JO RUST: No. Nothing at all. We know that the Finance Director wasn’t there. He was at a meeting with the CCG, so it could well have been that was the reason for his absence.
CHRIS MANN: I think ordinary people will be baffled. Patients will be baffled at what’s going on here. Give us your interpretation.
JO RUST: Well it was obvious from the start that the CCG needed to put all this, all their eggs in one basket so to speak, for financial reasons as well as to ensure the quality of care. And our concern at the time was that it cost an awful lot of money to go out to procurement, to commission the services. And how were they actually going to save the money there? And it’s evident that they can’t make the financial cost savings. And at an expense .. we’re already seeing mental health services that are being squeezed all the time. And it was just not going to be able to financially run.
CHRIS MANN: So has this been a complete waste of time and money?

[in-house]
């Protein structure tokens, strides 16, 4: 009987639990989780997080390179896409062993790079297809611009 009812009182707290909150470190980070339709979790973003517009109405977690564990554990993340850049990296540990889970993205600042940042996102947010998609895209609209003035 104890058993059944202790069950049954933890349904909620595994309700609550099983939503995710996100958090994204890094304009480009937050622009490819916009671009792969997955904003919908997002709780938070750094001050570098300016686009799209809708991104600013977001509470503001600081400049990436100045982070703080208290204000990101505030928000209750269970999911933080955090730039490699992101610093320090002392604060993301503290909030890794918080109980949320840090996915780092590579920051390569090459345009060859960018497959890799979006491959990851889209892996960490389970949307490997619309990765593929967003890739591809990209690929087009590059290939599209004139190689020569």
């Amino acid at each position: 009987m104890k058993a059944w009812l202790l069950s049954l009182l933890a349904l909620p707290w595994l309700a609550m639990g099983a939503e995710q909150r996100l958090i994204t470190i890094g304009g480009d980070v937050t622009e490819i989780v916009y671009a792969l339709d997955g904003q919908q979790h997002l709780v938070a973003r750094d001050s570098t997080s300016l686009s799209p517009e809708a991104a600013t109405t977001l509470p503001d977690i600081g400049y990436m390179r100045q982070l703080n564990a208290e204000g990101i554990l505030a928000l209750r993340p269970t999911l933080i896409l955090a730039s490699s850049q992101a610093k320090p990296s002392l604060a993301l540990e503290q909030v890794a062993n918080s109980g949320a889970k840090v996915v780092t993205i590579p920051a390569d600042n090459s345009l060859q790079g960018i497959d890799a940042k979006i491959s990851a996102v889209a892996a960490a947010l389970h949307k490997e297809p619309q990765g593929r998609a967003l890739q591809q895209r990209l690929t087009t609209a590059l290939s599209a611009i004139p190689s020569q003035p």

JO RUST: Well that’s our fear, yes. And the staff involved, the very staff that we rely on to provide a good service, are naturally going to feel very concerned about security, job security and the rest of it. They’ve just undergone a huge upheaval, being transferred from one NHS organisation to another. There’s been restructures while it’s going on. They’ve had changes to job descriptions and that type of thing. And now to face this uncertainty as well. And I do understand that both CPFT and the CCG, the Clinical Commissioning Group, are saying that the services will continue, they’re still needed. And so people should be reassured that their jobs aren’t going to be at risk. But at the same time of course they’re going to be fearful that that will be what actually happens.